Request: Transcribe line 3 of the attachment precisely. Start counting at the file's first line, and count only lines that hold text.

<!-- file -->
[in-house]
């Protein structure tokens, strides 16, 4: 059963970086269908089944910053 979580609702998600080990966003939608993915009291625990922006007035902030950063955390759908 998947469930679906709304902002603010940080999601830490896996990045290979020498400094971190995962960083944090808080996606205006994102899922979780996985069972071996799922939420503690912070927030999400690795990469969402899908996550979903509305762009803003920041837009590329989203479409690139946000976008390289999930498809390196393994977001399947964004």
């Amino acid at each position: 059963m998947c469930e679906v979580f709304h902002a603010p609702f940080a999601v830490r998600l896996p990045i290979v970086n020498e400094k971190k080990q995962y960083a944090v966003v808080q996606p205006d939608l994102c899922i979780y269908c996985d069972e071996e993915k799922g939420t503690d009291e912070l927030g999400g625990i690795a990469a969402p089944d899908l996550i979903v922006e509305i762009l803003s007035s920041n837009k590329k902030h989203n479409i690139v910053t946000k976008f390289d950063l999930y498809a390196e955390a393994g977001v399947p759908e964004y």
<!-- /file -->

């Amino acid at each position: 059963m998947c469930e679906v979580f709304h902002a603010p609702f940080a999601v830490r998600l896996p990045i290979v970086n020498e400094k971190k080990q995962y960083a944090v966003v808080q996606p205006d939608l994102c899922i979780y269908c996985d069972e071996e993915k799922g939420t503690d009291e912070l927030g999400g625990i690795a990469a969402p089944d899908l996550i979903v922006e509305i762009l803003s007035s920041n837009k590329k902030h989203n479409i690139v910053t946000k976008f390289d950063l999930y498809a390196e955390a393994g977001v399947p759908e964004y």